Above all, the Biennale this year represents a mixture of influences inspired by humanism and the desire to use art as a catalyst in which to build bridges between cultures, albeit in a way that alienates artists and subsumes them to the whims of a curator authored mega show. According to Paolo Baratta, President of the Venice Biennale, the individual responsible for curating the curators, the exhibition is “inspired by humanism. This type of humanism is neither focused on an artistic ideal to follow nor is it characterized by the celebration of mankind as beings who can dominate their surroundings. If anything, this humanism, through art, celebrates mankind’s ability to avoid being dominated by the powers governing world affairs. These powers, if left to their own devices, can greatly affect the human dimension, in a detrimental sense. In this type of humanism, the artistic act is contemporaneously an act of resistance, of liberation and of generosity.” Yet, the humanism on display is merely topical. Instead of discussing the criteria of exhibition design and the curatorial impetus behind the artists selected, the exhibition has fallen to the level of pure curatorial ornamentation and abstraction.
The main exhibition unfolds over the course of nine chapters, or what curator Christine Macel calls “families of artists.” Within these, Macel sought to qualify artists on the basis of diverse experiences and essences in rooms, know as “stanze” in Italian, where visitors are expected to broadly associate artists with different practices and aesthetics. The exhibition is 100% curatorial. As with most mega shows, the curator has more or less usurped the artist to the point that the actual work exhibited becomes inconsequential.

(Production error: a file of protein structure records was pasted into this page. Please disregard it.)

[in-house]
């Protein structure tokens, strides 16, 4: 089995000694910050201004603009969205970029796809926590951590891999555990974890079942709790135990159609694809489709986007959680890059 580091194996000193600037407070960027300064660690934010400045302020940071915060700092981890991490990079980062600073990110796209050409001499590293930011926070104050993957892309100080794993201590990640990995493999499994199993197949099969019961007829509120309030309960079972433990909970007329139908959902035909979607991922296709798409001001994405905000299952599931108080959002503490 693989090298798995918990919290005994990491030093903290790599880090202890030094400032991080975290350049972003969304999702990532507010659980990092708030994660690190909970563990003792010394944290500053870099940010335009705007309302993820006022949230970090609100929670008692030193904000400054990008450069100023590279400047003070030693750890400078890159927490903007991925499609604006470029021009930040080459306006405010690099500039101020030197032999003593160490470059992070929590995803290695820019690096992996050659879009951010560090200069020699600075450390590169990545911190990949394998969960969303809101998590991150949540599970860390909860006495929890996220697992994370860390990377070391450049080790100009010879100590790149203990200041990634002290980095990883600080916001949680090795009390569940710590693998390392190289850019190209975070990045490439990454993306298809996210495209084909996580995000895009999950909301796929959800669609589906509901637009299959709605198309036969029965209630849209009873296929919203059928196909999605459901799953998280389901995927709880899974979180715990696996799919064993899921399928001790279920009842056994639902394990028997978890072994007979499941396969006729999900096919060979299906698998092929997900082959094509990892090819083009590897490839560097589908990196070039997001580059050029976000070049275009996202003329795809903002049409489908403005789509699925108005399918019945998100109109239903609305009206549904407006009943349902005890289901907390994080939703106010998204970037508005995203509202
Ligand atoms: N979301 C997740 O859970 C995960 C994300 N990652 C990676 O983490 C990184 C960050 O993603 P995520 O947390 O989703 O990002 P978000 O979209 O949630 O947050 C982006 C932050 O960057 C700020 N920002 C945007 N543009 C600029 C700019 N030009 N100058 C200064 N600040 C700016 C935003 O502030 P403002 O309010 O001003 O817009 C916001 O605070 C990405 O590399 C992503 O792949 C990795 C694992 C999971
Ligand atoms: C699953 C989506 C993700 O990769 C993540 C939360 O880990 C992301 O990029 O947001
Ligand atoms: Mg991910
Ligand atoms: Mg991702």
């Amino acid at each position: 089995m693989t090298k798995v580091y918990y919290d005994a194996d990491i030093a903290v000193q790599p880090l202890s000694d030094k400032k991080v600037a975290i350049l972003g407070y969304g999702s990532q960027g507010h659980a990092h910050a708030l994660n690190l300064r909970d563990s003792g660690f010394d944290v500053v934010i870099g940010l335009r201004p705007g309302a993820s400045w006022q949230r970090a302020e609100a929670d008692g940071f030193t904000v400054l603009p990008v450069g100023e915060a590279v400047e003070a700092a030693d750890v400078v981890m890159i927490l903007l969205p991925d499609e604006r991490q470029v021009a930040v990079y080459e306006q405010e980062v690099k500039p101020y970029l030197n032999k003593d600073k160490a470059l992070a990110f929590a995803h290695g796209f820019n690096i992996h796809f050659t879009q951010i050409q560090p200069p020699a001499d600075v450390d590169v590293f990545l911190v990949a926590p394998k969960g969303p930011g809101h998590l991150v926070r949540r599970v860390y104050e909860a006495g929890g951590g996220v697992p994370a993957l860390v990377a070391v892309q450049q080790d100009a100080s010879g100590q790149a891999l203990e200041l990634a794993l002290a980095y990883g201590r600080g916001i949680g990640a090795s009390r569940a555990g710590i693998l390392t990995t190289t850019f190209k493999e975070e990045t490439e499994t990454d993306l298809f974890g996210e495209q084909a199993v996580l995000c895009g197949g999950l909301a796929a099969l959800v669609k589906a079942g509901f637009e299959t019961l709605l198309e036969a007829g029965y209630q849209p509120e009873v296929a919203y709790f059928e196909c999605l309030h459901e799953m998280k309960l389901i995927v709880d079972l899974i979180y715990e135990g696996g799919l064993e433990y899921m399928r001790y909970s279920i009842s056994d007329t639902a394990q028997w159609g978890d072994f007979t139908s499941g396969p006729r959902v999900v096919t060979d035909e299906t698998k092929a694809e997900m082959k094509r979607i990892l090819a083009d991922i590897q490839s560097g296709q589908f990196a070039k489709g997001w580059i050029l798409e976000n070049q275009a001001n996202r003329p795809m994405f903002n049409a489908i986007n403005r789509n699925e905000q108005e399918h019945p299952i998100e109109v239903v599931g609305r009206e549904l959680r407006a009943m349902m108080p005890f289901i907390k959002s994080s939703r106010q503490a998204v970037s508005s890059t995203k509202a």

In the main International Exhibition, 120 artists have been selected by Macel, 103 of whom are exhibiting in Venice for the first time. Some, like Jelili Atiku, a Nigerian sculptor and performance artist whose work deals with political concerns for human rights and justice, were inserted into the International Pavilion in order to create a dialogue involving the human body and the materiality of the exhibition space. The project gave autonomy back to the artist away from the curator by evoking the exhibition space as a place where performance could not be reduced to a curatorial initiative. Entitled “Mama Say Make I Dey Go, She Dey My Back” (2017), the immersive ritualistic performance sought to establish a presence between visitors and performers, involving scores of actors who assembled outside the Arsenale, a former military compound converted into one of the main exhibition venues, where performers were given necklaces and objects like mixing bowls that were intended to create a dialogue between the body and materiality of the site itself. The performance unfolded in an arresting and slow manner, eventually leading to Atiku’s installation inside the Arsenale where the performers assembled the objects one by one on the floor.